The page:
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Deeper Participation in Global Value Chains Will Strengthen Recovery of the Philippine Economy

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Post-pandemic, the Philippines has more opportunities to deepen its participation in global value chains (GVCs) especially in business clusters like industrial, manufacturing, and transportation; technology, media, and telecommunications; and health and life sciences. Addressing constraints to participation in these GVCs will boost the recovery, resilience, and competitiveness of the Philippine economy.

A new World Bank report – A New Dawn for Global Value Chain Participation in the Philippines – launched today said there are global trends favoring the country’s chances to succeed in GVCs, among them the increasing use of automation and artificial intelligence, the rise of services in manufacturing demanding higher labor skill, and the efforts by companies during the COVID-19 pandemic to diversify suppliers.

GVCs are international production sharing arrangements where manufacturing and assembly of products take place in multiple countries, with each step in the process adding value to the end-product. Through GVCs, countries trade more than products; they trade know-how and collaborate, boosting growth and creating jobs within their borders.

“Greater participation in global value chains can be a powerful driver for productivity and growth, enabling countries to leap-frog their development process as seen in many countries in East Asia,” said Ndiamé Diop, World Bank Country Director for Brunei, Malaysia, Philippines and Thailand. “Countries that embrace GVCs are able to leverage their strengths in specific tasks and roles in manufacturing and services and export at scale, enabling them to sustain growth, create more jobs, and reduce poverty faster.”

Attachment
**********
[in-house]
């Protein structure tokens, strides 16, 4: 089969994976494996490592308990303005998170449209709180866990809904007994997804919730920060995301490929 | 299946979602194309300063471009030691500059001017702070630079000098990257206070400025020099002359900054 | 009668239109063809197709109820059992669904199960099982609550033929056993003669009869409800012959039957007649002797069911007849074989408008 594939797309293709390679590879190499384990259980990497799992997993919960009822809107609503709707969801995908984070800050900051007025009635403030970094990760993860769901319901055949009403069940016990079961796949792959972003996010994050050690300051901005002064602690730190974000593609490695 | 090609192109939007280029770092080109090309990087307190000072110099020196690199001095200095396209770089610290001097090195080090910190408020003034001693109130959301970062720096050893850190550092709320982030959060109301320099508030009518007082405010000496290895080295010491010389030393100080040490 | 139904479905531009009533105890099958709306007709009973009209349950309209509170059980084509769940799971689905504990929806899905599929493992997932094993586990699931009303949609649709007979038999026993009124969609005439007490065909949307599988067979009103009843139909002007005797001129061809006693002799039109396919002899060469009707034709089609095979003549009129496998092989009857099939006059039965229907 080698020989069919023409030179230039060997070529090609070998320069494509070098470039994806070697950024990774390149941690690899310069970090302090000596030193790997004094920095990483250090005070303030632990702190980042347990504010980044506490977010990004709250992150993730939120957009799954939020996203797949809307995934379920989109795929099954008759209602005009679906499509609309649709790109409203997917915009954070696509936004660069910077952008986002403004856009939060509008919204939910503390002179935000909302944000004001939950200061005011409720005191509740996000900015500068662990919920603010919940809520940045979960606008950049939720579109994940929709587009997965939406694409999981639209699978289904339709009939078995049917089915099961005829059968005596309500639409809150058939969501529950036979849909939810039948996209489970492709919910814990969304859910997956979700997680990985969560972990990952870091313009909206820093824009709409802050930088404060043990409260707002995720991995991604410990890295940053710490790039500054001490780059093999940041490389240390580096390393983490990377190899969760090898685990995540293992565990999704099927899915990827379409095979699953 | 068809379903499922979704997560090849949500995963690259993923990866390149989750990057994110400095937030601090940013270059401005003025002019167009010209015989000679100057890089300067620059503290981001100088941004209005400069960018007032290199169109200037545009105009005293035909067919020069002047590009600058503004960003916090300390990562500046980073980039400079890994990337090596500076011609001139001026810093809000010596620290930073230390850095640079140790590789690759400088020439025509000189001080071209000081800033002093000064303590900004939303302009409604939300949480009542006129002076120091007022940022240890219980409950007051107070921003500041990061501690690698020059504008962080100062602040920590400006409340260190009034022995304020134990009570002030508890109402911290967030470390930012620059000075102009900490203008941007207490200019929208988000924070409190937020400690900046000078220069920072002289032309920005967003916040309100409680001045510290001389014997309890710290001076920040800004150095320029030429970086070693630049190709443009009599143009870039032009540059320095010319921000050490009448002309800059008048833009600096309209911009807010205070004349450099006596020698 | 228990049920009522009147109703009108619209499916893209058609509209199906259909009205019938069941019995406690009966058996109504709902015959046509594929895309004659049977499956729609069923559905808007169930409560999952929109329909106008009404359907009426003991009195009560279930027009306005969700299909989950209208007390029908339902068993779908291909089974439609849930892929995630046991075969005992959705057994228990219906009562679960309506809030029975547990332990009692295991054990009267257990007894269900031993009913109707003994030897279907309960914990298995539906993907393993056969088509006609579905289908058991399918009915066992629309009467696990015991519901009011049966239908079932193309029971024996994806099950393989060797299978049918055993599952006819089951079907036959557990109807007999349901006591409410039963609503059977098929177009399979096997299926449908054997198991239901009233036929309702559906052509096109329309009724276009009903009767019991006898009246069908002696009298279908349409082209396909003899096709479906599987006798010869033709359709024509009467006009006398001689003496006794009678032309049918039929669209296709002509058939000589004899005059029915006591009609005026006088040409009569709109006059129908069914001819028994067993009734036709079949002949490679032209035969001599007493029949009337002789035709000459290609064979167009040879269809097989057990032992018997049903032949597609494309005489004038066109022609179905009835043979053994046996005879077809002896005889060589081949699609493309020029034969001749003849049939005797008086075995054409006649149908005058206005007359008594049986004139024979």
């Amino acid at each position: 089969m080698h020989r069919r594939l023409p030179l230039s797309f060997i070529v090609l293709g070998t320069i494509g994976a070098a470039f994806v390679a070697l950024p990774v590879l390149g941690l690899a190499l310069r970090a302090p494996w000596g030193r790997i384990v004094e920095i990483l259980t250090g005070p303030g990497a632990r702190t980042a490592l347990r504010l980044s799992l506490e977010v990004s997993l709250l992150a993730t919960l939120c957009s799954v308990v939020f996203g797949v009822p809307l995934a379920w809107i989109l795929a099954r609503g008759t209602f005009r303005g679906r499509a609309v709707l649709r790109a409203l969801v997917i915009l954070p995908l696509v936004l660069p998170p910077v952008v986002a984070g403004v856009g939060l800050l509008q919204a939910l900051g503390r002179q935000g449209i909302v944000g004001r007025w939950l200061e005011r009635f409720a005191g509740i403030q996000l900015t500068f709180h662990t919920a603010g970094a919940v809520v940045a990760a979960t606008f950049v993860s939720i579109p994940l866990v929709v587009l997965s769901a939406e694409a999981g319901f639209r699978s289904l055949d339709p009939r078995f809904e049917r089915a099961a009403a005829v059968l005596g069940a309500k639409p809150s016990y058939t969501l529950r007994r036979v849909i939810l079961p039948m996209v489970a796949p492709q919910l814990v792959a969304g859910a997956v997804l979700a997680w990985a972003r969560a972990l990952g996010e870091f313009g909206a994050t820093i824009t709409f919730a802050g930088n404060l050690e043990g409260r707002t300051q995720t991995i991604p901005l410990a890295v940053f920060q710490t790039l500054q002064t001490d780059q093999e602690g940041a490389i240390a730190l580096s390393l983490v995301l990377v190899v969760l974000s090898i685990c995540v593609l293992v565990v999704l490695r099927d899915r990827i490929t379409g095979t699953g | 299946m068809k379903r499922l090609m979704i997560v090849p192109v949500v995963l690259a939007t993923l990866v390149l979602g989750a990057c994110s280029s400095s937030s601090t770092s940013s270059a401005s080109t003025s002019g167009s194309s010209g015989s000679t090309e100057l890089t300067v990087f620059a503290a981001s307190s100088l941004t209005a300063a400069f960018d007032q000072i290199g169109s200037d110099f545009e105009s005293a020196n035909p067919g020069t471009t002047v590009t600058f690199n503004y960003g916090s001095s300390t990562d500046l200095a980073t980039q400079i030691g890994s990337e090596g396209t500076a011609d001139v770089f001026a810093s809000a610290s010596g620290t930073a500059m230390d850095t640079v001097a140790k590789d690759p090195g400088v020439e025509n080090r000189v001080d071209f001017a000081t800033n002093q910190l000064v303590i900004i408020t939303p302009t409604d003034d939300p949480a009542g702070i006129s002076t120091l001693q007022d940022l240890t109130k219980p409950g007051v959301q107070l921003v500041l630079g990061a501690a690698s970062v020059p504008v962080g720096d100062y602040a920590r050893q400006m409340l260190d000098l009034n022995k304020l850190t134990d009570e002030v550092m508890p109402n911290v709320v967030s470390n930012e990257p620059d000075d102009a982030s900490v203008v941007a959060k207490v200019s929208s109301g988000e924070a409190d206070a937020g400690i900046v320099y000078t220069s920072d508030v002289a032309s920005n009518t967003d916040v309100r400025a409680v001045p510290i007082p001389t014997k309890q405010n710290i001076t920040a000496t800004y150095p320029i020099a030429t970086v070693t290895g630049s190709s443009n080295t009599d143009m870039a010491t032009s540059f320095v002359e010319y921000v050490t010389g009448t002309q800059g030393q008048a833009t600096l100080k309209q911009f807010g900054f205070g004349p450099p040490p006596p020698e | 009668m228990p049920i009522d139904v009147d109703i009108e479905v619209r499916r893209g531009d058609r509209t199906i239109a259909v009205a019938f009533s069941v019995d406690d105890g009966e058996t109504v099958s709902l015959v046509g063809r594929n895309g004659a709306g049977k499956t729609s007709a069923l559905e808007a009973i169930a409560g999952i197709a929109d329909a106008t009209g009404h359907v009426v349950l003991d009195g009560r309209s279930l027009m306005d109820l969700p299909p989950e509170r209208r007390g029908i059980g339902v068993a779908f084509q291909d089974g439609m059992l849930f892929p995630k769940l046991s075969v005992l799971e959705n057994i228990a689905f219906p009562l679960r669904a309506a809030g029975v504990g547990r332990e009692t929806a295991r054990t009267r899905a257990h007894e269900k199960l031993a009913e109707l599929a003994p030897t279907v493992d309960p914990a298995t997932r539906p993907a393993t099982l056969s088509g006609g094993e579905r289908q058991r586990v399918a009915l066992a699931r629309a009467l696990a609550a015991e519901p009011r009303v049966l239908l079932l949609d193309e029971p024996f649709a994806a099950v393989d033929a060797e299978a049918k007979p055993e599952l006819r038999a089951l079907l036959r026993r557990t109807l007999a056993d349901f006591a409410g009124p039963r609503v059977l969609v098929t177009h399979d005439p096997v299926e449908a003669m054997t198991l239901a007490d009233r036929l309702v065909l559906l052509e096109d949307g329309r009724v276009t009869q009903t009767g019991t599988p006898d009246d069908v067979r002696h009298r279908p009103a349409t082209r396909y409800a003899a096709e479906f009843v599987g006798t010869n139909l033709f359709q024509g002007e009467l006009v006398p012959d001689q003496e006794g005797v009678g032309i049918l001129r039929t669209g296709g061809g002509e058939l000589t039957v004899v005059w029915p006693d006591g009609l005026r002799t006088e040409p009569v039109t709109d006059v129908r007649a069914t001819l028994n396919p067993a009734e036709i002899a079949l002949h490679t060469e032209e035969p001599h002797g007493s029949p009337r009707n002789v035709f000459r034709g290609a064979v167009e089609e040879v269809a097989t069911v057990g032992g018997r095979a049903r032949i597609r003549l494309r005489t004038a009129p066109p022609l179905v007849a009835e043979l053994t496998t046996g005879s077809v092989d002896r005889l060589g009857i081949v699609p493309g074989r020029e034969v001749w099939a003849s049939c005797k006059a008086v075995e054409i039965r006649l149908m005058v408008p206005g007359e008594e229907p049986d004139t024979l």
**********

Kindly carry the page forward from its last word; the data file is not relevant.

The report says that the Philippines, for instance, can capture bigger shares in the electronics and electrical parts and components GVCs by attracting foreign investments in design capacity so that more value added is captured and manufacturing is retained and expanded in the country. There are also bigger opportunities for business process outsourcing (BPO) companies to move up the ladder by providing value added services like analytics. This can be achieved through a 3-pronged strategy:

  • Strategic reorientation:  Mobilize key stakeholders to build opportunities from accelerated digitalization, automation and robotization for the electronics and BPO sectors for which the Philippines is known for.
  • Bundling: Capitalize complementarities across clusters; diversify electronic and electrical intermediate goods into electric vehicles, medical equipment, and others; add analytics to the voice service sector; and expand the voice service sector into telemedicine, pharmacovigilance, and patient care services.
  • Sequencing: Upgrade BPO to KPO (Knowledge Process Outsourcing) as a key steppingstone to an integrated telecommunication cluster; anchor health and life sciences businesses on telehealth and pharmaceutical multinational companies while further developing the life science subsector; and expand intermediate goods in the three industrial, manufacturing, and transportation subsectors (electronics, automotive, aerospace) which have increasing commonalities.

According to the report, the country needs to overcome some “structural constraints” to take advantage of on-going trends in GVCs. These constraints include restrictions on foreign direct investments (FDI) in various sectors of the economy and scarcity of advanced science, technology, engineering, mathematical skills, among others.

To attract FDIs, the Philippines passed amendments to the Foreign Investments Act, easing restrictions to foreign participation in the economy; Retail Trade Liberalization Act lowering the minimum paid-in capital requirement for foreign retailers, and the Public Service Act opening selected industries such as telecommunications, airline, maritime, and rail transport to foreign investments; among other reforms.